Observer (Torquemada, 10th July 1938):
CAMPIONSHIP AND OTHER STANDARDS
To Albert Campion has fallen the honour of being the first detective to figure in a story which is also, even when judged by the fixed stars of criticism, a distinguished novel. Margery Allingham’s publishers rightly claim on her belief that her work is “for the connoisseur of detective fiction”; but now that she has written The Fashion in Shrouds they can, if so they wish, drop the word “detective” from their slogan with perfect propriety. Before dismissing the detective single, though, it should be stated that the pre-action death of Georgia Wells’s legal admirer, and the present murders of her husband and of the mannequin who once accompanied that husband to a night club in a colourable duplicate of Georgia’s own frock, provide a problem the solution of which it is not difficult to guess, owing to the author’s admirable fairness in limiting the number of her suspects. But guessing and deduction are two very different things, and it will be a clever reader who arrives untimely at the correct answer though the joint method of motive and opportunity. In the main murder, the scientific byway of method is relatively unimportant; it is also one which has been explored two or three times of late, notably by Josephine Bell. It is, I repeat, as a novel that The Fashion in Shrouds really astonishes, for though the author’s last books showed that a new force was being born into contemporary narrative, none of them hinted at the searching comic power which is shown in their successor. Besides the superbly studied Gloria Wells, there are three women of to-day rendered with a wise awareness which is almost of to-morrow, and, in addition to the now completely mature and distinguishable Campion, there are at least as many males who are almost as subtly apprehended. And a final and gratifying astonishment is that, in the midst of all this admirable change, Magersfontein Lugg remains unchanged.
Time (31st October 1938):
An ambitious attempt at a rounded story of detection, in which Albert Campion expertly solves three deaths in a professional and artistic London circle. Not only is it a skilful mystery, with a solution that stays in solution until the end, but it has good characterisations, and a competent job of novel-writing.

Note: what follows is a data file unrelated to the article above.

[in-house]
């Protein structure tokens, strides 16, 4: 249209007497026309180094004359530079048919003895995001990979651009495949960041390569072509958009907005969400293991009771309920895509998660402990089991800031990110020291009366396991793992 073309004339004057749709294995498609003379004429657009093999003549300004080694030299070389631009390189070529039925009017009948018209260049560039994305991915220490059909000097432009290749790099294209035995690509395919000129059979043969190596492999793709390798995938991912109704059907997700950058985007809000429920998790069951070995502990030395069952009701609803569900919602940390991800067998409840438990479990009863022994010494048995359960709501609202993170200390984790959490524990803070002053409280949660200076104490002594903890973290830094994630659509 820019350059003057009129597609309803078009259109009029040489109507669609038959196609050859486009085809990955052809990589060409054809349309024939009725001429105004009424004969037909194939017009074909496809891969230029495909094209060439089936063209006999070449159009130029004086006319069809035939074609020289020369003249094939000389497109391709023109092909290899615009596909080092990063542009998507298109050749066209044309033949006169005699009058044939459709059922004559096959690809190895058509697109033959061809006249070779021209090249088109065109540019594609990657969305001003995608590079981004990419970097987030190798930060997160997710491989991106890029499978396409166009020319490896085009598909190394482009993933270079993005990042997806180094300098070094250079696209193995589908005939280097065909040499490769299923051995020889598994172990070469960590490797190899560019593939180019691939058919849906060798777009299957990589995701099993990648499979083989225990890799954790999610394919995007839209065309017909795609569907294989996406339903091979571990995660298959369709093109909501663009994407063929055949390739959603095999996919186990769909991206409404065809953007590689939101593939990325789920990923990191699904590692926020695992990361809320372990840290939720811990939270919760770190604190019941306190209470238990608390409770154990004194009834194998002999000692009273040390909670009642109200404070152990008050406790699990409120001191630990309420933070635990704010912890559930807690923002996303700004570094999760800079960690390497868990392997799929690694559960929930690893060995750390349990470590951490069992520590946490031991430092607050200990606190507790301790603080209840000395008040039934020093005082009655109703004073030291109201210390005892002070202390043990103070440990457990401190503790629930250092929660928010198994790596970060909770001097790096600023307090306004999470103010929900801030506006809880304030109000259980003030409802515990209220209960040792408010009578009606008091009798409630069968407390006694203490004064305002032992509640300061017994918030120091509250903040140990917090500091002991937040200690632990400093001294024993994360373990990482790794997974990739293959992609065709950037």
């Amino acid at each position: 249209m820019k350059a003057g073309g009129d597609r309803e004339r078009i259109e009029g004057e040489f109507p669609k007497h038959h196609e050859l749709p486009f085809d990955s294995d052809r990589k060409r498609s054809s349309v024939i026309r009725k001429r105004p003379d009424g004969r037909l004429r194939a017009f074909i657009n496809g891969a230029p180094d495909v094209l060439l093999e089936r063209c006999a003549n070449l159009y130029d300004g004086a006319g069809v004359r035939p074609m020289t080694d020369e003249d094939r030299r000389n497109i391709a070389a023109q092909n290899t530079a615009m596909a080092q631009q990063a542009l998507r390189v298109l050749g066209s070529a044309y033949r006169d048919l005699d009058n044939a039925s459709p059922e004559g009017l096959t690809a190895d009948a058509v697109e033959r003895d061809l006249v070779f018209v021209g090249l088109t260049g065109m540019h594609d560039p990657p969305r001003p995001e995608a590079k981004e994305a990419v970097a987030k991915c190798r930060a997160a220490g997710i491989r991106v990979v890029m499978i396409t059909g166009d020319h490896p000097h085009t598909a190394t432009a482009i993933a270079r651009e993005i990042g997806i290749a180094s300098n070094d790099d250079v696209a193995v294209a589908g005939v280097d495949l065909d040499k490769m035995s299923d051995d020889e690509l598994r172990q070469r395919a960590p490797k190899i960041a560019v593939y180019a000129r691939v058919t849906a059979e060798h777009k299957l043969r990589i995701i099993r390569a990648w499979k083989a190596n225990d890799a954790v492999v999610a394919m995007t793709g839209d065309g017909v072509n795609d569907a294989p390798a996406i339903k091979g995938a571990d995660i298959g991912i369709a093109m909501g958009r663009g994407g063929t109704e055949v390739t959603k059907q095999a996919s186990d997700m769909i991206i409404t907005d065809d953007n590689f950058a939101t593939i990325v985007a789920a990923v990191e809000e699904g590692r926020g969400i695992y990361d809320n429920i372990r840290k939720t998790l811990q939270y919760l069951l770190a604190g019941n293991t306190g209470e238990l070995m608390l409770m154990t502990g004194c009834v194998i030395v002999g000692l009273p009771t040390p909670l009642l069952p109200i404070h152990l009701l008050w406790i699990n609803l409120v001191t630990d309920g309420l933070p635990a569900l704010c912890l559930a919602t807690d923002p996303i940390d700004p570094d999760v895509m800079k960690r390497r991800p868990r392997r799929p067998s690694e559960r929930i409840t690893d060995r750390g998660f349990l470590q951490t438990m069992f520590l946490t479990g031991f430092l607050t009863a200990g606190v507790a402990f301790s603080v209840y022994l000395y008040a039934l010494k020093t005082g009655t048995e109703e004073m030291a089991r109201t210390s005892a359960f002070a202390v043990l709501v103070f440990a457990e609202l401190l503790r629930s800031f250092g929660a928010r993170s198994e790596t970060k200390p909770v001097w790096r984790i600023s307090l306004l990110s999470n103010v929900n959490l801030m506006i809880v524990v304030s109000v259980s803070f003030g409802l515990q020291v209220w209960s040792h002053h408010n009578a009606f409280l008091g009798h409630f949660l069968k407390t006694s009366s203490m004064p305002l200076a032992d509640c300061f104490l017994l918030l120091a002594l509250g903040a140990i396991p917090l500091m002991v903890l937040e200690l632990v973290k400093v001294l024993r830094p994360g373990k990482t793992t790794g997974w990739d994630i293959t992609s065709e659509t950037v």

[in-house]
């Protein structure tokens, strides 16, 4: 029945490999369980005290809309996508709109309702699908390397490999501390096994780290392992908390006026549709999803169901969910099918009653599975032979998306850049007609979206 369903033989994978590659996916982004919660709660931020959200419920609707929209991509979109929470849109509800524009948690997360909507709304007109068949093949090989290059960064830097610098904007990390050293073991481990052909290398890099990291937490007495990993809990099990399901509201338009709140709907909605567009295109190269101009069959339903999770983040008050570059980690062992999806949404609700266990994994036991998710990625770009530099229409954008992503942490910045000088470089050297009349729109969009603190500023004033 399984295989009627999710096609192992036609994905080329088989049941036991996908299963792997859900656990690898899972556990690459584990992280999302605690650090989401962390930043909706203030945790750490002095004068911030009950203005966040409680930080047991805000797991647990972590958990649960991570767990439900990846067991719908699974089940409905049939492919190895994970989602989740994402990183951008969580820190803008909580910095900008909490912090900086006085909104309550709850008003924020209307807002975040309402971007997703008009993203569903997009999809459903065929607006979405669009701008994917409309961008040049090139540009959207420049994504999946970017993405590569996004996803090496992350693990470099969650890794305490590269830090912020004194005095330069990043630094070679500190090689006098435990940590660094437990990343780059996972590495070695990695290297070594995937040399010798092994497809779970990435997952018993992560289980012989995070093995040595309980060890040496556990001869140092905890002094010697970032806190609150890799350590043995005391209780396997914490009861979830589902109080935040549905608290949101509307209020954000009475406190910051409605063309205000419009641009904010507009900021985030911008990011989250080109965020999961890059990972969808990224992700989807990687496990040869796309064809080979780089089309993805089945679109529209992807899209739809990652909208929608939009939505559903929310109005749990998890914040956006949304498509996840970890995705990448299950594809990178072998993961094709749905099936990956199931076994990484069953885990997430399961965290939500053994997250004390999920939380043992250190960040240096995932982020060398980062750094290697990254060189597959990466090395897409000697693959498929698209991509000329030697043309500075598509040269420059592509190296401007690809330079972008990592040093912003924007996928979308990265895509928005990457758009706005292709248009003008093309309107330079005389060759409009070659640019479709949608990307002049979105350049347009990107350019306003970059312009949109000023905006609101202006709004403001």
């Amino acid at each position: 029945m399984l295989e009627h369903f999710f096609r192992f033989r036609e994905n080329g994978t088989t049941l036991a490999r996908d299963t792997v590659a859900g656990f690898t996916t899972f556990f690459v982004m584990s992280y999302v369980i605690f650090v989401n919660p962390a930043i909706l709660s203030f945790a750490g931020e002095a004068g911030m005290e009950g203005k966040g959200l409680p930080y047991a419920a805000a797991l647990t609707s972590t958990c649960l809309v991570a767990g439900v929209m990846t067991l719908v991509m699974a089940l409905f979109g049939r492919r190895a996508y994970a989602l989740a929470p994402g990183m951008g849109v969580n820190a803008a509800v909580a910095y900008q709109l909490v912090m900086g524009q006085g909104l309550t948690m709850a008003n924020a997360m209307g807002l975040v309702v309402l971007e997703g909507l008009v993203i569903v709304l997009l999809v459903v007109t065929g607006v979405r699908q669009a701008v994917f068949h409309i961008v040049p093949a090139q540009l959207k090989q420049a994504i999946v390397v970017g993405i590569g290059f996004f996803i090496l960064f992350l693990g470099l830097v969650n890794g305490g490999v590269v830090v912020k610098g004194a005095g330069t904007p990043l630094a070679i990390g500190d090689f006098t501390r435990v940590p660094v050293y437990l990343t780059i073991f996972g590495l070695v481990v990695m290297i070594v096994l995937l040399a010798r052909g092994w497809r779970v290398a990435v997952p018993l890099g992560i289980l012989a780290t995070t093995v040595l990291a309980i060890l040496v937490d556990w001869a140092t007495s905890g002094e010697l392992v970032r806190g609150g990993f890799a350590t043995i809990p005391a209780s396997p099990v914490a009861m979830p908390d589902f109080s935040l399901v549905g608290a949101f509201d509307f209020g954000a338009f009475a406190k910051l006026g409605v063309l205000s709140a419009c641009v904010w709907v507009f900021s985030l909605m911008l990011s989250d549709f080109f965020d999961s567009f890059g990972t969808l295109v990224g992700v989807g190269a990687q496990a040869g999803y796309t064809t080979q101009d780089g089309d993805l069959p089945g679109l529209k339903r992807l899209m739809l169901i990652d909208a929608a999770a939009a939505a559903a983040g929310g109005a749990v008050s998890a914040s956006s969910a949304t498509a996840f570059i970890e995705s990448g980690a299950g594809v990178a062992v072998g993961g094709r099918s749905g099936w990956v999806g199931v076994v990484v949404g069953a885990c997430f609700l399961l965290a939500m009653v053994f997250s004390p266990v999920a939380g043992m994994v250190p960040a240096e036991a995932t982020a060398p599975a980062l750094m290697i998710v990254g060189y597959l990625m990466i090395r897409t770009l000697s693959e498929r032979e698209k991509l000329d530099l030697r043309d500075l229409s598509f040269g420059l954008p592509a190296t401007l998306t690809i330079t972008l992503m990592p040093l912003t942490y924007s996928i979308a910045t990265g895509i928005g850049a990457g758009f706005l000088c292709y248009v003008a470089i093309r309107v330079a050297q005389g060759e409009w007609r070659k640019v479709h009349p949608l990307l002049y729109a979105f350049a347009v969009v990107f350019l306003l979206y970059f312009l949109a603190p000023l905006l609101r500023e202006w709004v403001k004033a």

Here is a book which no connoisseur of detective fiction ought to miss.
A new Allingham is a major event in detective fiction.
I place Margery Allingham among the first six present-day novelists.
The excitement is terrific…a glorious finish.
Milward Kennedy in the Sunday Times:
My opinion of Margery Allingham’s work is unchanged. Once again she gives us a brilliant and entertaining book…and one that in almost any week of the year would inevitably head my list.
Times Literary Supplement (Patricia Craig, 18th July 1986):
First published in 1938, the novel in which the Allingham detective Albert Campion (who looks foolish but isn’t) attaches himself finally and irrevocably to Amanda Fitton (first encountered six years before in Sweet Danger). It is also – quite apart from its crime-and-detection element – a fantasy of the beau monde, with Campion’s sister Val in the part of the worldly woman, the talented couturier and social success with a true feminine heart. An odd revival for the 1980s, with its old-fashioned, anti-feminist froth getting in the way of the detecting interest.